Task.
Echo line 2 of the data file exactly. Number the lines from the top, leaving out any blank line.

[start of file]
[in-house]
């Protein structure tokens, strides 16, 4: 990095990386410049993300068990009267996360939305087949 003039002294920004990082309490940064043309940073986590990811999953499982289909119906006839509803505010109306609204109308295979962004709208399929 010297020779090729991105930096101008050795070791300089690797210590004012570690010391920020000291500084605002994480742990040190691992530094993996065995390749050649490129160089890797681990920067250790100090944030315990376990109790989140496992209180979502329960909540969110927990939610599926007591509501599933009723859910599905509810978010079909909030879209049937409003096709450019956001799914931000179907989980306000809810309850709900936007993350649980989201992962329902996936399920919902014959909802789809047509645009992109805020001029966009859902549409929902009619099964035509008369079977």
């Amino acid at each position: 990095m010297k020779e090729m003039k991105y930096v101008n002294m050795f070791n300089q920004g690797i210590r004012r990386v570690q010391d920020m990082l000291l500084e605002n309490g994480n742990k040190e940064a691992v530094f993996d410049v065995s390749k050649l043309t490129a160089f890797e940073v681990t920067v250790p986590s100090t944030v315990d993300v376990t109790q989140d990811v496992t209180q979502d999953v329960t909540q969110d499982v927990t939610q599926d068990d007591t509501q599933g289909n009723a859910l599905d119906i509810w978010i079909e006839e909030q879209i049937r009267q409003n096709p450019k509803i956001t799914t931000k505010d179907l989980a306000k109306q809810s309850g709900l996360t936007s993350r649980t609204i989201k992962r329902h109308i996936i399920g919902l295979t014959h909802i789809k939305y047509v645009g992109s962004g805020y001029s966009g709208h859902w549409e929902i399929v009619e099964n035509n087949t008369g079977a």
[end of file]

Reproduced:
């Protein structure tokens, strides 16, 4: 990095990386410049993300068990009267996360939305087949 003039002294920004990082309490940064043309940073986590990811999953499982289909119906006839509803505010109306609204109308295979962004709208399929 010297020779090729991105930096101008050795070791300089690797210590004012570690010391920020000291500084605002994480742990040190691992530094993996065995390749050649490129160089890797681990920067250790100090944030315990376990109790989140496992209180979502329960909540969110927990939610599926007591509501599933009723859910599905509810978010079909909030879209049937409003096709450019956001799914931000179907989980306000809810309850709900936007993350649980989201992962329902996936399920919902014959909802789809047509645009992109805020001029966009859902549409929902009619099964035509008369079977």